Sumit Singhal loves modern architecture. He comes from a family of builders who have built more than 20 projects in the last ten years near Delhi in India. He has recently started writing about the architectural projects that catch his imagination.
Gary Tatintsian Gallery in Moscow, Russia by SPEECH
April 1st, 2014 by Sumit Singhal
Article source: SPEECH
The Gary Tatintsian Gallery, which opened in Moscow in 2005, after its founder moved to Russia, has acquired new premises, which are developed by the design bureau, SPEECH. In his work, the gallery owner emphasizes new art media formats, as well as photography and conceptual design, with clear allusions to the ideas, forms of constructivism, and the avant-garde of the last century. The interior of the new gallery was created with regard to and under the influence of these art and architecture trends.
The gallery occupies the whole ground floor in the Art House complex on the Yauza. The floor area (875.77 m²) accommodated three spacious exhibition halls (and another 180.44 m² hall in the basement), and a working area for gallery personnel with a small bar and compact apartments for arriving supervisors.
The gallery is based on a corridor system, which is a variation of free community home designs by legendary Russian avant-grade architects M. Ginzburg, I. Nikolayev and others. Along one of the facades on the side of the main gallery entrance, there is a long corridor passing into three main exhibition halls. Opposite the entrance, there is a bar counter and a reception desk with a small office behind a glass partition followed by another spacious hall. This arrangement allows for functional zoning based on a well-thought system of interrelations, and allows for the flow of visitors so as to ensure that their movement allows room for large-scale works of modern art.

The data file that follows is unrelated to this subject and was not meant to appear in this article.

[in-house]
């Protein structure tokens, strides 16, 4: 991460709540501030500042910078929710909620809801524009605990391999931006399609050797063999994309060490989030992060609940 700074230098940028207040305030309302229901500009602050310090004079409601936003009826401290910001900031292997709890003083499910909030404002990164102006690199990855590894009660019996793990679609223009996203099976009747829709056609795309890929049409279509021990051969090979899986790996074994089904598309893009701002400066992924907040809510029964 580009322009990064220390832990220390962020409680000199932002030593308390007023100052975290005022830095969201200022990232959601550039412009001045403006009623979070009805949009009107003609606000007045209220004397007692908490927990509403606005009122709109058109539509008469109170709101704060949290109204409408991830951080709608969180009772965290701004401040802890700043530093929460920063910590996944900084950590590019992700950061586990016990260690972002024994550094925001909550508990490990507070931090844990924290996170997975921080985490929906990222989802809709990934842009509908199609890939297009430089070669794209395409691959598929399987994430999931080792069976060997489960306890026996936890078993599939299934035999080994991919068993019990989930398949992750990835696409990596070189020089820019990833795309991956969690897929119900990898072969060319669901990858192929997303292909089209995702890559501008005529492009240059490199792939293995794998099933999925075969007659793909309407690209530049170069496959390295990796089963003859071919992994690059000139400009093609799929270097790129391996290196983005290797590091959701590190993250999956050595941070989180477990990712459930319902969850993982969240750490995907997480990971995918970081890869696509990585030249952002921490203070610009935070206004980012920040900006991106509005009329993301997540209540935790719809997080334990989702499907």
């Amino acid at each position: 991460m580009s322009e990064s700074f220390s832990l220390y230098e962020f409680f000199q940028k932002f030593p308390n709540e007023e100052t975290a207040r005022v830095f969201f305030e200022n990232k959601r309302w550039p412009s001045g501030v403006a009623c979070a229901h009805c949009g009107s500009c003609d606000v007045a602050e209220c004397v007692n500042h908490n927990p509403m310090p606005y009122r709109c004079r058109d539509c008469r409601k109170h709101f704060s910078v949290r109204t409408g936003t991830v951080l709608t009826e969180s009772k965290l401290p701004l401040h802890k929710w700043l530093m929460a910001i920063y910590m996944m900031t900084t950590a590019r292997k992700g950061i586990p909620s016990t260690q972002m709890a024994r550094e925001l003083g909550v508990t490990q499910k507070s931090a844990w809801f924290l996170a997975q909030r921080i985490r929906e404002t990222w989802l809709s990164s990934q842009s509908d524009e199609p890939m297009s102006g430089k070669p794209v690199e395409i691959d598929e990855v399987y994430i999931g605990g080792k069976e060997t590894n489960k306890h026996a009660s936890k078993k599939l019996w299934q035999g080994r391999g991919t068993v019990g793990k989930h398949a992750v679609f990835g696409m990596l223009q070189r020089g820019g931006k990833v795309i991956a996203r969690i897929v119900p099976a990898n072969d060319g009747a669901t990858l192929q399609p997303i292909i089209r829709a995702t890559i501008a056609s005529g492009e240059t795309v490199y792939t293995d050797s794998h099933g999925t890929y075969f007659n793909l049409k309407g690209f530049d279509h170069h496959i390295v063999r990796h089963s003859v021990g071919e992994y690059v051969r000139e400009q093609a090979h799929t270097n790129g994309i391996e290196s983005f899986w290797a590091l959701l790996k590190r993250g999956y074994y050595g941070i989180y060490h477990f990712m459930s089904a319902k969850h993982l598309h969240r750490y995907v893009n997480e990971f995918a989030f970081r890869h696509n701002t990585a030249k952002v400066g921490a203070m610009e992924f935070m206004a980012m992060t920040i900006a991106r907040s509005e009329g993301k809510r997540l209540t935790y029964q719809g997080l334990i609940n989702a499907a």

The scale and spaciousness of the gallery rooms are enhanced by massive partitions that divide adjoining spaces. Broad niches and ledges in conjunction with a concrete floor (reinforced corundum covering \”Sikafloor\”) and ceiling add brutality to the interior which is so characteristic of modern galleries located in former industrial buildings in western Chelsea during the late 1990s, at the dawn of its formation as a New-York’s center of modern art. In addition to the associative and exhibitive role, the partitions also play a technical function – they conceal ventilation systems ensuring an optimum micro-climate in the gallery.
The white color of the walls softens the excessive roughness of concrete surfaces. In combination with light, silver and natural, penetrating through huge windows, and sharp and artificial light coming from the suspended systems mounted on the ceiling, white walls create a bit of a surrealistic atmosphere for the artistic space emphasizing the radical design of objects and installations presented in gallery halls.
Even the interior items and office furniture acquire the character and quality of art objects. Black and white wardrobes, chairs and tables, sofas and armchairs fit perfectly in the monochrome interior, adding graphics and drive.
Category: Art Gallery